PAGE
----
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Fighting an underground fire

Overstrand Municipality handed underground firefighting efforts at the Onrus River Peat Wetland area over to Working on Fire on 1 May.

The fire has been burning in this area since 25 December. On 30 January the Overstrand Fire Services realised that this is not a normal fire and a specialised team had to be called in.

This fire started after a blaze swept through Hemel-en-Aarde Valley and left the vegetation in the riverbed smouldering.

Angelo Aplon from Overstrand Fire Services mentions that every second week a drone flies over the area that is burning and takes infrared aerial photos.

Overstrand Municipality’s environmental officer, Tarron Dry, says the fire is a dangerous one because it is not around you but underneath you. He explained: “The drone takes infrared photos that give only surface temperature and not underground temperature. A rehabilitation programme will take place in future after we are done fighting this fire.”

Shane Christian, Chief Fire Officer at Working on Fire, explains it will take them about two months to fight the 800 m².

“What makes this fire so complex,” he says, “is that you have to take a spike that we use to fight underground fires and make nine holes in one square metre, and then you fill it up with water until water starts popping out from the hole. It is extremely labour intensive as we have only eight to 10 hours per day to fight this fire.”

Working on Fire is a government-funded programme that uses 5 000 young people across 200 bases in South Africa to fight fires.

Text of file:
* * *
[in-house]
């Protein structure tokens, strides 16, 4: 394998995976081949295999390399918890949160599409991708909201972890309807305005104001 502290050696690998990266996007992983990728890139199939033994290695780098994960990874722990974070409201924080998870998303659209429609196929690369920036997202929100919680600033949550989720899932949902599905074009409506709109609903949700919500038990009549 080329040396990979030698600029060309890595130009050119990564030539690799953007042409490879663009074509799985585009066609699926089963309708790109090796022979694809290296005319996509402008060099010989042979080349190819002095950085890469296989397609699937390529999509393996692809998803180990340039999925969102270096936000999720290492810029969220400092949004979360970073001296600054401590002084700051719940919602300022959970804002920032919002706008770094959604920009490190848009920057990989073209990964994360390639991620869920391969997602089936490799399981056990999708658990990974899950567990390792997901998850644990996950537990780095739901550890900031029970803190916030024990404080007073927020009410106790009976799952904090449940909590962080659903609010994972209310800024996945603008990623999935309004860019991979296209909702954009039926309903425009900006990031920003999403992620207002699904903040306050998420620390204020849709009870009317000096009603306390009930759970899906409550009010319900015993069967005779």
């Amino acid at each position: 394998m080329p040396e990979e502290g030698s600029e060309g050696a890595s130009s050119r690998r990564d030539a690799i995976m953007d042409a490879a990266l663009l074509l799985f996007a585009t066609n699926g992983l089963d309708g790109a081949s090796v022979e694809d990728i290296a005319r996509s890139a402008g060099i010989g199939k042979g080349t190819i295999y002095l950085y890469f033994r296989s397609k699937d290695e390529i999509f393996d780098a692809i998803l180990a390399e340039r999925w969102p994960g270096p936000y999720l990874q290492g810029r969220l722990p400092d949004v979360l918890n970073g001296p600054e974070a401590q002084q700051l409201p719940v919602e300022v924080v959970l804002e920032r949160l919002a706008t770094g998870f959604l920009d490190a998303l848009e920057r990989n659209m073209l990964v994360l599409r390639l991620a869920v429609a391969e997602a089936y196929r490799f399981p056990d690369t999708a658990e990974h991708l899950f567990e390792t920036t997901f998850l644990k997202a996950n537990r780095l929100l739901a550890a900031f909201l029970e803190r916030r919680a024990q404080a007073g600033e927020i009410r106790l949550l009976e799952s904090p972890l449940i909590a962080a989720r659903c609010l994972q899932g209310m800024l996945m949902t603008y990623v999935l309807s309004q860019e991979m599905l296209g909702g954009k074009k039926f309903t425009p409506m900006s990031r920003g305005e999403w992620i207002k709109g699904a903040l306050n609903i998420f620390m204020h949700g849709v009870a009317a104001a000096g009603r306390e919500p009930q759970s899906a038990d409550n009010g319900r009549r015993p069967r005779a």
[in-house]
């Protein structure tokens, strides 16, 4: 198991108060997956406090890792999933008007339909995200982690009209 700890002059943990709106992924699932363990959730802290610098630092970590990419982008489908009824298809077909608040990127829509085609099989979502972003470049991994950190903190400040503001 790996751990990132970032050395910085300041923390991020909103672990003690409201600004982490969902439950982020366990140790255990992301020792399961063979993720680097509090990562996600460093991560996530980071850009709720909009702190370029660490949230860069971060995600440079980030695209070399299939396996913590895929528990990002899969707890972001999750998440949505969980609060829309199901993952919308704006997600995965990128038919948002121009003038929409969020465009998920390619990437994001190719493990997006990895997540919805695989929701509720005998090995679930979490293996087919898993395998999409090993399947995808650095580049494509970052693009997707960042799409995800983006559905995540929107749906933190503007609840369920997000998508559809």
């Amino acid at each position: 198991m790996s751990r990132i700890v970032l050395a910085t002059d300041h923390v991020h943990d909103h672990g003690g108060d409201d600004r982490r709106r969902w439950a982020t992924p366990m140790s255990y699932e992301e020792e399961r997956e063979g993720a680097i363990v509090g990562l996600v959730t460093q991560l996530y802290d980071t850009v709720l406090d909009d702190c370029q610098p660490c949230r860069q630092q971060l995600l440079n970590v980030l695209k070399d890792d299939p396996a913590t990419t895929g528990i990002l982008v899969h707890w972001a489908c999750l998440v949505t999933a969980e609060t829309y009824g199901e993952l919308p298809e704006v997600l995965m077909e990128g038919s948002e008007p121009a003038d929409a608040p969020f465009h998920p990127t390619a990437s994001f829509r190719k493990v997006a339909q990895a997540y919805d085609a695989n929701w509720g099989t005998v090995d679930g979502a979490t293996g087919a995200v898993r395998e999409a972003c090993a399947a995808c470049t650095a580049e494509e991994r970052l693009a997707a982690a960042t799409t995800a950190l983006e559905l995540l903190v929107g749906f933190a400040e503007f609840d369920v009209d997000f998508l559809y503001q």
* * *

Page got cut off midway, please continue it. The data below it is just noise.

“This spike that we use is 1,5 m high, with 10 mm holes in it. When we connect this spike to a water hose it actually pulls itself down into the ground and penetrates deep into the ground,” adds Christian.

They also have to cut down trees that are in the way and these are trees that were damaged during previous fires.

“We will start on the outskirts and work our way in because the centre is always the most dangerous as that is where the highest concentration of gas is located. The ground is so soft during these fires that sometimes while you are just walking the ground simply gives way beneath your feet.”

“Bog fires are common abroad but not in South Africa,” Dry pointed out. “The plant materials that are going through a process of turning into coal (which can take thousands of years) are actually a source of fuel for the fire.

“The fire goes down to the roots of these plants, which are very wet, and it actually becomes hydrophobic. This means it pushes moisture out of the way, in this way helping the fire to spread.”

Working on Fire and the Overstrand Municipality urge the public not to go into the site where the firefighters are working as the area is extremely dangerous.

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